Each year, IT is tasked with a growing number of strategic or business-changing initiatives. There are more of these projects, and they are more important to the enterprise. In fact, IT’s ability to deliver on these projects directly correlates to the success of the business. Yet IT is not being given additional resources to handle this growing critical workload. So we’re all left asking: How does IT facilitate evolution and deliver innovation without more resources?
In order to be able to focus on what’s really important, IT may have to do a bit of housekeeping itself, in the form of taking a hard look at what’s consuming technical resources and management time. A great place to start is by looking at the organization’s basic IT infrastructure.
Here are 5 best practices for freeing up IT resources for strategic initiatives:
1. Evaluate IT Infrastructure & Associated Management Time
The first step is to evaluate what you can actually control. That includes IT infrastructure and the associated process management. The basic question: Are the infrastructure choices at your company adding or reducing process?
Consider this from a storage perspective. If you’re relying on traditional file system infrastructure, then your group is spending time constructing RAID groups, building volumes and shares, laying out those volumes or shares over traditional disks and so on. All of this is done in the name of storage – a critical component, but not necessarily a high-value strategic initiative.
2. Identify Solutions that Reduce Process Management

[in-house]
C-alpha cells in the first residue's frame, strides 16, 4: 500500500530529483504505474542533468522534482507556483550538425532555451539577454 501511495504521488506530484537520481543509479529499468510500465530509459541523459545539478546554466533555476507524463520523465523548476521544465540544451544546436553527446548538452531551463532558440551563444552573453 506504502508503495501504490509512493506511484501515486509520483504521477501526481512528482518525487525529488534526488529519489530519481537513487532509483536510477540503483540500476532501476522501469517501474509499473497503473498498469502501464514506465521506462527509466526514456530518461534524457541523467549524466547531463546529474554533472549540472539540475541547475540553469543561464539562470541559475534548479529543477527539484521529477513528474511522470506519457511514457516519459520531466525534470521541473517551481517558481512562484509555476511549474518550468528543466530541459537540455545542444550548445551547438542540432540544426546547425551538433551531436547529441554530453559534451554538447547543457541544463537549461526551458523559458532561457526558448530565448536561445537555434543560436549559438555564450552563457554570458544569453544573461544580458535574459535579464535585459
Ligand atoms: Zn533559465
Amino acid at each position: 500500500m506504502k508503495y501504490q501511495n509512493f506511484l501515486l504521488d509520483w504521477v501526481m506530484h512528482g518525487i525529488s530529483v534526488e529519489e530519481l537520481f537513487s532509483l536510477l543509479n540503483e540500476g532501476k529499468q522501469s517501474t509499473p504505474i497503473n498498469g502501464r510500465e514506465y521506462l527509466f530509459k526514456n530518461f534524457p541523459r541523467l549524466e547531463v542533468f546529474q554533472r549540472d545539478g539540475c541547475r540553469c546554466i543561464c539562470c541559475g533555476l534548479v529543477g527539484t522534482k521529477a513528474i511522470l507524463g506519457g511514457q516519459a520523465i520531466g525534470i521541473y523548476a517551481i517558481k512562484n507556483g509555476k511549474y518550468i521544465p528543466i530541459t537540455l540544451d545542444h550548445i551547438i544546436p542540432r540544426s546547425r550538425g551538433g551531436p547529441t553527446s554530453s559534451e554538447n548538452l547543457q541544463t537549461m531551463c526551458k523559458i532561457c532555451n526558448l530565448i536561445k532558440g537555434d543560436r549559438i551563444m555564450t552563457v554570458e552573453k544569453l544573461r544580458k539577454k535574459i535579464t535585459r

Once you’ve pinpointed those segments of your infrastructure that swallow up IT time, the next step is to identify solutions that reduce process management. Are there infrastructure choices you can make that will cut the time you need to dedicate to storage, data protection and restores? Is there a way to unify systems across different locations so you’re not dealing with a siloed IT infrastructure? Can you identify solutions that will limit the need for massively time-consuming projects like data migrations?
3. Consolidate Point Solutions
One of the easiest ways to reduce process management is to consolidate point solutions. I’ve worked with many IT leaders who complain about the overly complex and sometimes incompatible mix of infrastructure solutions they’ve come to rely on. They have one solution for storage, another for backup and still more for disaster recovery, mobile access and collaboration. Every added solution means more management upgrades, patches, refreshes, etc. And that means more time.
“Together, these 5 best practices for freeing up IT resources will help your group find more time to start those maybe-next-year strategic initiatives sooner.”
If you can find systems that unify two or more – maybe even all – of these point solutions, then you’re going to drastically simplify your environment and free up more resources.
4. Eliminate Backup & Other Time-Consuming Systems
Data protection is absolutely essential, but traditional backup solutions are precisely the kind of thing that IT needs to re-evaluate. Now that the cloud is a backup target, there’s no longer any need for extended, bandwidth-hogging backup pushes late at night or on the weekend. There are far more powerful and efficient ways to protect enterprise files and unstructured data.
IT should make it a priority to replace any time-consuming tools, but backup should get the first look.
5. Choose Scalable Management Tools
Ideally, IT should be viewed as a growth facilitator – a segment of the business that improves efficiency and agility. Management tools that unify IT infrastructure, and allow you to oversee storage, access control, data protection and more from a distance will be hugely valuable. This unified approach to infrastructure, in which silos are replaced with one overarching system, also makes it much easier to scale. New offices and locations are easier to incorporate when IT has a unified infrastructure.
Together, these 5 best practices for freeing up IT resources will help your group find more time to start those maybe-next-year strategic initiatives sooner. They’ll also help IT shift from a defensive posture to an offensive one, in which IT is driving and enabling growth and efficiency, not hampering them.